A recent census of the forests of the northern Congo Republic revealed a thriving community of 125,000 western lowland gorillas. Discovered through a collaborative effort between the Wildlife Conservation Society and Congolese biologists, this exciting news arrives as 48% of the world's primates face extinction. In the 1980's estimates revealed that 100,000 gorillas lived in the region, however, the numbers are said to have diminished to 50,000 in the 1990's due to outbreaks of the Ebola virus and rampant hunting. In 2007, the gorillas were listed as critically endangered on the IUCN Red List of Threatened Species.
NPR reported on the significance of the "mother lode" of uncovered gorillas.
"We have found the mother lode of western lowland gorillas," said Steven Sanderson, president of the Wildlife Conservation Society, which led the research. "We had no idea that these great densities, that is numbers per square kilometer [of the gorillas], were possible in central Congo."
The discovery comes even as other gorillas living in central Africa are being pushed toward extinction. Sanderson says there are few signs that the gorillas in Congo's northern forests have been affected by the problems that have all but wiped out gorilla populations in other parts of Africa -- wars, commercial poaching, massive logging operations and disease epidemics linked in part to frequent contact with humans.
Biologists view this discovery as an opportunity to protect the endangered gorillas. Currently, 634 primate species are categorized as endangered: 11% are Critically Endangered, 22% Endangered and 15% Vulnerable.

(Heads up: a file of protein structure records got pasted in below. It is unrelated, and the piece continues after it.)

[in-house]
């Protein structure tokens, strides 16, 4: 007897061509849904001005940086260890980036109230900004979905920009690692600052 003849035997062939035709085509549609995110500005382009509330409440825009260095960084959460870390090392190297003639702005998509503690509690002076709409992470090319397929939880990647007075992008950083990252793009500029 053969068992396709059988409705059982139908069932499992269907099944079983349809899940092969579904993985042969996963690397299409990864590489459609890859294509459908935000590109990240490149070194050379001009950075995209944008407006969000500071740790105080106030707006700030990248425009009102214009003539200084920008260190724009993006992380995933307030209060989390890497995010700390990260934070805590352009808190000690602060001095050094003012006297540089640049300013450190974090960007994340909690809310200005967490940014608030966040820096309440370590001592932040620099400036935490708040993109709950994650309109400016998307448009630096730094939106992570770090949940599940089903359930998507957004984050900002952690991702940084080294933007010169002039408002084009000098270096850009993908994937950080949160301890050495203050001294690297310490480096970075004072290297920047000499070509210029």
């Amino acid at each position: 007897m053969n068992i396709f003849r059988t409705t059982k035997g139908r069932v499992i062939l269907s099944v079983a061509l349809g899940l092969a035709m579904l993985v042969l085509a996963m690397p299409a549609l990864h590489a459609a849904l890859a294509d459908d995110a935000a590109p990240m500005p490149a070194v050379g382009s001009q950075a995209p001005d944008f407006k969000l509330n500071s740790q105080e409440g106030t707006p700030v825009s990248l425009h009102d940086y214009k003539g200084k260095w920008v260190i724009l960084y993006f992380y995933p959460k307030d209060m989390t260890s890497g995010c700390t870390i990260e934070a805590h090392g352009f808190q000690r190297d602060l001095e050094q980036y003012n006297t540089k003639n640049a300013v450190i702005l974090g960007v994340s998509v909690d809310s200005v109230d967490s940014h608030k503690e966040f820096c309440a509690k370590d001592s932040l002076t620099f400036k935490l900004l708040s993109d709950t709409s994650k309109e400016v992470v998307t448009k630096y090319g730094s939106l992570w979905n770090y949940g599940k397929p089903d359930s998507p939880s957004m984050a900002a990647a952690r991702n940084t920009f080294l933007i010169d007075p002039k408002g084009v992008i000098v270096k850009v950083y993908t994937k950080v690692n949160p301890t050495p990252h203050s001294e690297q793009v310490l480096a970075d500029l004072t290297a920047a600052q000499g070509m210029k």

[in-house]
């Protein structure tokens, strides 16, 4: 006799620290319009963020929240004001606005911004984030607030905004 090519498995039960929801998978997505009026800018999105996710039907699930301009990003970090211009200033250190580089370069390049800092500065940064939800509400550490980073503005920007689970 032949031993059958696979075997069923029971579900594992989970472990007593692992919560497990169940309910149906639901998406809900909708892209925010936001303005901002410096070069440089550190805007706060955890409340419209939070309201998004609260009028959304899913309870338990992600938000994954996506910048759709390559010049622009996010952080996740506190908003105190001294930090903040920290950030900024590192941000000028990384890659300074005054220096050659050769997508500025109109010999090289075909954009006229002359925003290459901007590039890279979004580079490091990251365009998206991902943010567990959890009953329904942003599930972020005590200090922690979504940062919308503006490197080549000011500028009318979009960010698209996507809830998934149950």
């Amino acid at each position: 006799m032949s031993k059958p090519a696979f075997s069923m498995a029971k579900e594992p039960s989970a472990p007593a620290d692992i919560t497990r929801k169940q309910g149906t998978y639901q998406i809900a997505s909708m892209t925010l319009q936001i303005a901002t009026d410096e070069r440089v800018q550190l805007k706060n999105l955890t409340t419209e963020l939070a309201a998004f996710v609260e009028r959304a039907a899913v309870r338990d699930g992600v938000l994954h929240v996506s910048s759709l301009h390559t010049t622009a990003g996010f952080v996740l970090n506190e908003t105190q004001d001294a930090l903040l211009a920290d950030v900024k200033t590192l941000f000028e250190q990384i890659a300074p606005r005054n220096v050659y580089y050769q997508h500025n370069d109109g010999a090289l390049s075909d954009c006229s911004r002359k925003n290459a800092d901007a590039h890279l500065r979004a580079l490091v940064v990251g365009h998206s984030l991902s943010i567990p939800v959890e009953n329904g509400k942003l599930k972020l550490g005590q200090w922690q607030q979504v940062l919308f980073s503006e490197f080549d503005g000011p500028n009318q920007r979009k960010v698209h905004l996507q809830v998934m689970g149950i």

"This is the light of hope you look for," said Richard G. Ruggerio, a conservation biologist at the United States Fish and Wildlife Service. But he cautioned that the large gorilla populations in the two studied tracts, which cover 18,000 square miles, should not lead to complacency. "It's a different kind of alarm call, an opportunity that is increasingly rare on this planet -- to do something before there's a crisis," he said.
In his Dot Earth blog,
Andrew C. Revkin reflects on the western lowland gorillas' second-chance:
In this increasingly human-dominated world -- with its increasingly sharkless seas, its temperate forests nibbled bare by unstalked deer, its jungles silenced by bushmeat snares -- it may well be that the rarest thing in nature these days is abundance.
That is why so many primatologists were happily stunned by the results of a gorilla survey in northern Congo Republic.
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